In Tyrone, Inc. v. Wilkinson, 410 F.2d 639 (4th Cir. 1969), the theatre assigned as error the District Court's refusal to enjoin a State Court prosecution, urging that 28 U.S.C. 2283 was not applicable, because 42 U.S.C. 1983 created a statutory exception.Summary of this case from Grove Press, Inc. v. Evans
Nos. 13192, 13193.
Argued March 7, 1969.
Decided May 6, 1969.
James B. Wilkinson, Commonwealth Atty. for the City, Richmond, Va., for appellants and appellees Wilkinson and Duling.
T. Wilson Hotze, Jr., and Joseph S. Bambacus, Richmond, Va., for appellees and appellants Tyrone, Inc. and Burtnett.
Before SOBELOFF, WINTER and BUTZNER, Circuit Judges.
In October 1968 the defendants, the Commonwealth's Attorney and the Chief of Police for the City of Richmond, seized the film, "Angelique in Black Leather," at the Lee Art Theatre, which is operated by the plaintiffs. They had a search warrant secured upon affidavits of four police officers and two lawyers, who, along with the magistrate who issued the warrant, had all viewed the film. Subsequently, the theatre was charged with possessing and exhibiting an obscene movie. The theatre in turn brought this action under 42 U.S.C. § 1983, alleging violation of its First, Fourth, and Fourteenth Amendment rights. The sole claim is that the Constitution required an adversary hearing to determine obscenity before the film could be seized. The thrust of the complaint is that the seizure and the threat of its repetition will result in the suppression of nonobscene material. Not at issue, therefore, are the constitutionality of Virginia's obscenity statutes or the obscenity of "Angelique."
Tyrone, Inc., is the lessee of the theatre. Howard William Burtnett is its manager. For convenience the plaintiffs will be referred to as the theatre. Generally the defendants will be referred to as the Commonwealth's Attorney. The police also seized previews or fliers of another film.
The prosecution was initiated under Virginia's obscenity statutes. Va. Code Ann. § 18.1-227 to -236.4 (1960). Three times previously Lee Art films have been seized and convictions obtained. The first conviction, based on a seizure in March 1966, was overturned by the United States Supreme Court in Lee Art Theatre, Inc. v. Virginia, 392 U.S. 636, 88 S.Ct. 2103, 20 L.Ed.2d 1313 (1968). Another conviction, based on an August 1966 seizure, was not appealed. And a third, which followed a seizure in October 1966, is on writ of error to the Supreme Court of Appeals of Virginia. In October 1966 the police also seized, but later returned, Lee Art's projection equipment.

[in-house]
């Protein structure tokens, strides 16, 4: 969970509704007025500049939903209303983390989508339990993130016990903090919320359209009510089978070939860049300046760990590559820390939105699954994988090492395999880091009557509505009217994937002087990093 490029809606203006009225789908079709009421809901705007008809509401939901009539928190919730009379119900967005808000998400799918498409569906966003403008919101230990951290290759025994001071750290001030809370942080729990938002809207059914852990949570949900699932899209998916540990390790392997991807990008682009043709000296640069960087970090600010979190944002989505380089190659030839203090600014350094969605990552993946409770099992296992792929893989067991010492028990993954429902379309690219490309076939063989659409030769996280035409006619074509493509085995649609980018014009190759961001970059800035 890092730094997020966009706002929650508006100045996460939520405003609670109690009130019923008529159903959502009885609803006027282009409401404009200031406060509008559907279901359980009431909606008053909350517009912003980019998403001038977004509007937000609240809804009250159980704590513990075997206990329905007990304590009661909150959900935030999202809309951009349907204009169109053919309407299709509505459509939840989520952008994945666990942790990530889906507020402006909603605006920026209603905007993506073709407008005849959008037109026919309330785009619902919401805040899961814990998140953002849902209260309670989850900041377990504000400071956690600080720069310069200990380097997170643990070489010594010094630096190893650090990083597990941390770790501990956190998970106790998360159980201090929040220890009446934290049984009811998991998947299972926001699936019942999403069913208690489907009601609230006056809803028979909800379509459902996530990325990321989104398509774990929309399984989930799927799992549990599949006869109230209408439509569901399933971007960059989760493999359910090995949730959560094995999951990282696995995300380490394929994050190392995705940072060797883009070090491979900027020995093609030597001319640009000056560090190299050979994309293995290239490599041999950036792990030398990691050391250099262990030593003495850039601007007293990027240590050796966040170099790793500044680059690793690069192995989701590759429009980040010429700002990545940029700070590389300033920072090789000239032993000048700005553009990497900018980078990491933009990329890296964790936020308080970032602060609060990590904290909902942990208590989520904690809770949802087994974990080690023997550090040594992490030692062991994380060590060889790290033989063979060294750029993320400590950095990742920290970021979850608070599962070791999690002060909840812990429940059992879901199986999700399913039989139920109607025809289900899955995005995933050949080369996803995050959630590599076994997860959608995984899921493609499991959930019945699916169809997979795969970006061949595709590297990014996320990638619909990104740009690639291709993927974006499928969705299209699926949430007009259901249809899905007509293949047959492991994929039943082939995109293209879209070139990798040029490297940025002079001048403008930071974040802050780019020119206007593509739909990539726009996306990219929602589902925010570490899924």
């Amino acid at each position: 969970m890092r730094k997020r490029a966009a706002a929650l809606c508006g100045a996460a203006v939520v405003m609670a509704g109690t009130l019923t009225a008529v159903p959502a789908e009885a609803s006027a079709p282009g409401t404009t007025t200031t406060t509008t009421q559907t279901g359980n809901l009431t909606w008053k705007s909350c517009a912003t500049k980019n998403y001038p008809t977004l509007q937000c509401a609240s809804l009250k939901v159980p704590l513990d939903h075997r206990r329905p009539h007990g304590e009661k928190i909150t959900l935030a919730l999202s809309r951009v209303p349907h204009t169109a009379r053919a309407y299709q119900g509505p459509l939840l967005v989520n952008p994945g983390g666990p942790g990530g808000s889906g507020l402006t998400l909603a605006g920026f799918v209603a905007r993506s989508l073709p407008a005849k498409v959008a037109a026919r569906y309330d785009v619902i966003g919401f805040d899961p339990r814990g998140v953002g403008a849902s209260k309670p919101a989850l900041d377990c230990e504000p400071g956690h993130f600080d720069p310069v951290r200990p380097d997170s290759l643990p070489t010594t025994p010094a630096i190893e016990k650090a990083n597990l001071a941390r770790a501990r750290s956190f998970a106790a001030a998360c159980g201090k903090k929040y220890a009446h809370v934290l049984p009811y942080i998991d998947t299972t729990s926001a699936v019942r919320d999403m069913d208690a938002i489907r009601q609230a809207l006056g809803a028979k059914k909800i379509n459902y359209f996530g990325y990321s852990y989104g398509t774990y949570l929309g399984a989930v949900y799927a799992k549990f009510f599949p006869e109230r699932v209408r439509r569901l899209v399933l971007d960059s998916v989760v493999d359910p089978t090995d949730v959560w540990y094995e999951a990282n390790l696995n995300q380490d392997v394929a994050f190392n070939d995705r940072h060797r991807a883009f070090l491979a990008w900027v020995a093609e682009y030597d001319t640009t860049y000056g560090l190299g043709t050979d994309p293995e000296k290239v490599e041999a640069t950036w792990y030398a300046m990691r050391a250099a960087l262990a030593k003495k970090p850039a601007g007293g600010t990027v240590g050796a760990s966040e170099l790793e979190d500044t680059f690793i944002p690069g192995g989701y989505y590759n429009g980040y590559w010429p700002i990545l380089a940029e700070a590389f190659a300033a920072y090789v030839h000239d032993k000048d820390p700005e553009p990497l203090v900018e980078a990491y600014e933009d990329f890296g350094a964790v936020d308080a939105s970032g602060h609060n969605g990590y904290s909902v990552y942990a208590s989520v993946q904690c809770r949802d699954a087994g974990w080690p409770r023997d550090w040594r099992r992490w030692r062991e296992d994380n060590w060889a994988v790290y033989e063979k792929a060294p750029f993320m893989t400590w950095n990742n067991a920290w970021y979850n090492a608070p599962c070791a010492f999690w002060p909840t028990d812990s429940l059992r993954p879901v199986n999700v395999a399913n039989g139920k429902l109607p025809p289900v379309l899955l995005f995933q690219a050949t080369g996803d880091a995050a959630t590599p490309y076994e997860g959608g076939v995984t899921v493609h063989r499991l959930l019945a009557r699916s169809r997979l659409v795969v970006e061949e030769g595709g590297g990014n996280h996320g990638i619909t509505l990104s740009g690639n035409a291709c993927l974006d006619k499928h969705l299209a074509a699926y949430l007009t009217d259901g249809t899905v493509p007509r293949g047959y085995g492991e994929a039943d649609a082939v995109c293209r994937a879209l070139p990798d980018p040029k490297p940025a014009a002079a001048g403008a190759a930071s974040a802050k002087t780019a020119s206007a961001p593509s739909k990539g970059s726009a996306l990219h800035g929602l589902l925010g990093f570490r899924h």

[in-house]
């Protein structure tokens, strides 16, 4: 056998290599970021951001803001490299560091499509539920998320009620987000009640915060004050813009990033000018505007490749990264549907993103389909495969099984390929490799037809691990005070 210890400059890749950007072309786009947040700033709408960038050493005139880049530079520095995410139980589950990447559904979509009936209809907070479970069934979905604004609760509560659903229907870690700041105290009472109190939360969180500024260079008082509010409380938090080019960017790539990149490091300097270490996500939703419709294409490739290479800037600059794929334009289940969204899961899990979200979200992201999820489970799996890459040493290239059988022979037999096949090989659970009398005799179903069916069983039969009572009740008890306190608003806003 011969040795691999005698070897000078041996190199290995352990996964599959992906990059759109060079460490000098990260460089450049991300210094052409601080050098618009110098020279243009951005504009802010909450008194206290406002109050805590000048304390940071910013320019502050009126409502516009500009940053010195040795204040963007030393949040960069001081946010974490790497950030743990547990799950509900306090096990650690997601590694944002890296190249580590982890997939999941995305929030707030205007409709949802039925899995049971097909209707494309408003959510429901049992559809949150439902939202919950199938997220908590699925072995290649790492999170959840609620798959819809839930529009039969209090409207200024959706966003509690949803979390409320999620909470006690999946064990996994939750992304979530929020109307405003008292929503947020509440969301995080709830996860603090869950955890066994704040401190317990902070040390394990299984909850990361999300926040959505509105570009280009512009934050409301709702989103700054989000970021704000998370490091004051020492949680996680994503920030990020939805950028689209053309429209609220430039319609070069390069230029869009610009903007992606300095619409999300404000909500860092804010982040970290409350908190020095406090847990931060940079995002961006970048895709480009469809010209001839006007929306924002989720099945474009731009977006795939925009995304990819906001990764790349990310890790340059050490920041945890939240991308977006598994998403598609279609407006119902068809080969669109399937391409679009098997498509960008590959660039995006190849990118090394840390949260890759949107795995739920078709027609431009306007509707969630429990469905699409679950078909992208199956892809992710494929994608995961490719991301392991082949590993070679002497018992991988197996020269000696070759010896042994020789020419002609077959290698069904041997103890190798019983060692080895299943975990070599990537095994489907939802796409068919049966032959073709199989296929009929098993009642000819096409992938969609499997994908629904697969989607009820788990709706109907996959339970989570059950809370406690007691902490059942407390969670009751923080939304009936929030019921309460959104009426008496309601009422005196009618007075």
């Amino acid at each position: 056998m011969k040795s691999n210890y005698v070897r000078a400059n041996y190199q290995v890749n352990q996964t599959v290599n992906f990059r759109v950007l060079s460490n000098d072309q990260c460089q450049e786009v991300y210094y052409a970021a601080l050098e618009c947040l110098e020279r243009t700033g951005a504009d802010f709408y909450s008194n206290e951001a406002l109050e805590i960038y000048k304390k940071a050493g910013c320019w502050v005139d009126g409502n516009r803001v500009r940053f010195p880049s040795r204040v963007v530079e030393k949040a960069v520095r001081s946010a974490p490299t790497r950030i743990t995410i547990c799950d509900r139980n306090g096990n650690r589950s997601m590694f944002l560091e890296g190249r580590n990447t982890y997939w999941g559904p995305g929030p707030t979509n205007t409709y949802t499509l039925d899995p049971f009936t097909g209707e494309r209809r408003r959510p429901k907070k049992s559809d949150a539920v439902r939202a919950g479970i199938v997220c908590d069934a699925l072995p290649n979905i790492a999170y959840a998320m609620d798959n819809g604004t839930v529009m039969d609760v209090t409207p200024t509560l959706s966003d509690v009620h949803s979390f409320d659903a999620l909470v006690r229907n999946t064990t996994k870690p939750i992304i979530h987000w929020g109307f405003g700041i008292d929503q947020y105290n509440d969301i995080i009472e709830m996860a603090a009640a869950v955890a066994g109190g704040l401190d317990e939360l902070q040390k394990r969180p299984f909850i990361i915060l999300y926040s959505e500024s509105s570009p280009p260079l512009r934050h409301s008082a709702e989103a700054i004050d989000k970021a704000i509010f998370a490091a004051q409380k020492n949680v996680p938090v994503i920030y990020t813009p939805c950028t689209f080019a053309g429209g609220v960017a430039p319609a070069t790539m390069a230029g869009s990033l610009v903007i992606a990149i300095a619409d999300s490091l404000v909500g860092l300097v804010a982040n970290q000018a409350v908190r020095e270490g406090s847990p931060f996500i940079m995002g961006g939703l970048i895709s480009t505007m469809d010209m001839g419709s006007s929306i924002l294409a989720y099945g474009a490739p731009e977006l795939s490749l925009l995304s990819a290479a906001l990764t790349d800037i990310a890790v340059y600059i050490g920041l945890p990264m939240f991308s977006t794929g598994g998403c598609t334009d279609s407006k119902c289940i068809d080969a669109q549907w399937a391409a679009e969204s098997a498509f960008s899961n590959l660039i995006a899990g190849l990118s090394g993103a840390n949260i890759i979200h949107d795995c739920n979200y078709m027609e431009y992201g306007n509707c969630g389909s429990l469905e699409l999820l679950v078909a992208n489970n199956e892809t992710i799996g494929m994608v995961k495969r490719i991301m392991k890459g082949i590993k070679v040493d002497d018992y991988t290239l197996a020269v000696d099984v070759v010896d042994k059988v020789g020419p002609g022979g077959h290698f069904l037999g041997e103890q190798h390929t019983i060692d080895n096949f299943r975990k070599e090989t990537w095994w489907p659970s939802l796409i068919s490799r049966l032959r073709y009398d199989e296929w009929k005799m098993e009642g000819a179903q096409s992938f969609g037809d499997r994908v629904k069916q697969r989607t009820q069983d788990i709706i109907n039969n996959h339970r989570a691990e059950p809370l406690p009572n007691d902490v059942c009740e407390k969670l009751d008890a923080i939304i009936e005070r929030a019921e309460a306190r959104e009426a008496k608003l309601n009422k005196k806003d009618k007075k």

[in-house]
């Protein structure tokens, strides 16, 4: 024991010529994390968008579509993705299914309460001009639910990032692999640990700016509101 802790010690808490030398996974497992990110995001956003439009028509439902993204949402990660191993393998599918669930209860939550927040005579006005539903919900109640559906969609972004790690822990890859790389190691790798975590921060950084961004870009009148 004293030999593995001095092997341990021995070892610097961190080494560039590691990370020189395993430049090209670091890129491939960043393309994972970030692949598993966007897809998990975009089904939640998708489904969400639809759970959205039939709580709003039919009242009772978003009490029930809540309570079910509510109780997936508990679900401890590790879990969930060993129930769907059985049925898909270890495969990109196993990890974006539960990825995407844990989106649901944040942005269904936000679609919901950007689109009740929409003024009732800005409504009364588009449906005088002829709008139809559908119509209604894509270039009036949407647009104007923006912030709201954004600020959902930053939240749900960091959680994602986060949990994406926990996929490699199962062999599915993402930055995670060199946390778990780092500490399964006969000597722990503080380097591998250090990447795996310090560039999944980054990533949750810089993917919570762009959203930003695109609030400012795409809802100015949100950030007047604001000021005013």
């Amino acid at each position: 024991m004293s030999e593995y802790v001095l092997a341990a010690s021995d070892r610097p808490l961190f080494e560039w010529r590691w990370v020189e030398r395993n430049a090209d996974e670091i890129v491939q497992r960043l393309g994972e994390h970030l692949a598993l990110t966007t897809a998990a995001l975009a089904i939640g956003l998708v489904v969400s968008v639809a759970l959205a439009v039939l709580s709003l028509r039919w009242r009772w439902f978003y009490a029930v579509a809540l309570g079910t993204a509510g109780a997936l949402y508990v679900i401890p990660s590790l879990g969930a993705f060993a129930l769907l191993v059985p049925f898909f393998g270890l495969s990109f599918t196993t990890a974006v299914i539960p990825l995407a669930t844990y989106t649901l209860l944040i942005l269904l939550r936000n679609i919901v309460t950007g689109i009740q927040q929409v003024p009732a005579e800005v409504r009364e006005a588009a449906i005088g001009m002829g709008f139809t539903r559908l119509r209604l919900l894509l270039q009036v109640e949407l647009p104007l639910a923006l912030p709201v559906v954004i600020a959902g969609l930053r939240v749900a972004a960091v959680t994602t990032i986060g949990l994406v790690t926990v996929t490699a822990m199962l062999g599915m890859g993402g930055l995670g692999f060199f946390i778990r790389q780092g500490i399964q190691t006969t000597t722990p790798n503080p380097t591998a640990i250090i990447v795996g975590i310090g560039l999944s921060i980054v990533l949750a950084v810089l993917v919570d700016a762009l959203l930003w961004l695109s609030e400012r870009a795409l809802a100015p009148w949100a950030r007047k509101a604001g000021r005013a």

The district court granted an injunction which required the Commonwealth's Attorney to return the film and prohibited the seizure of any other until its obscenity had been determined in an adversary hearing. The court refused, however, to enjoin the prosecution of the theatre in state court. On appeal, the Commonwealth's Attorney attacks the injunction, and the theatre seeks to expand it to include a ban on the prosecution. We enforce the injunction as written, except that we will require the theatre to make available a copy of "Angelique" for the preparation and trial of the criminal cases. Metzger v. Pearcy, 393 F.2d 202, 204 (7th Cir. 1968).
In A Quantity of Books v. Kansas, 378 U.S. 205, 84 S.Ct. 1723, 12 L.Ed.2d 809 (1964), the Court reversed an order for the destruction of books which had been seized on a search warrant issued by a judge who had made only an ex parte determination of obscenity. The books had been impounded and later condemned as obscene after an adversary hearing. In reversing, four Justices of the Supreme Court found the seizure constitutionally insufficient because there had been no adversary hearing on the issue of obscenity before the books were confiscated. This decision, we believe, is applicable to motion pictures. The First and Fourteenth Amendments protect the expression of ideas through movies, Joseph Burstyn, Inc. v. Wilson, 343 U.S. 495, 72 S.Ct. 777, 96 L. Ed. 1098 (1952), and the reasons for an adversary hearing before seizure apply as strongly to them as they do to books. The hearing, of course, is not designed to facilitate the display of obscene material, for public obscenity is not constitutionally protected. Roth v. United States, 354 U.S. 476, 485, 77 S.Ct. 1304, 1 L.Ed.2d 1498 (1957); see Stanley v. Georgia, 394 U.S. 557, 89 S.Ct. 1243, 22 L.Ed.2d 542 (1969) (dictum). On the contrary, as the opinion of the Court in A Quantity of Books makes clear, the purpose of the hearing is to safeguard against governmental suppression of nonobscene expression. With movies, as with books, "the separation of legitimate from illegitimate speech calls for * * * sensitive tools * * *." A Quantity of Books v. Kansas, 378 U.S. 205, 212, 84 S.Ct. 1723, 1727, 12 L.Ed.2d 809 (1964), quoting Speiser v. Randall, 357 U.S. 513, 525, 78 S.Ct. 1332, 2 L.Ed.2d 1460 (1958).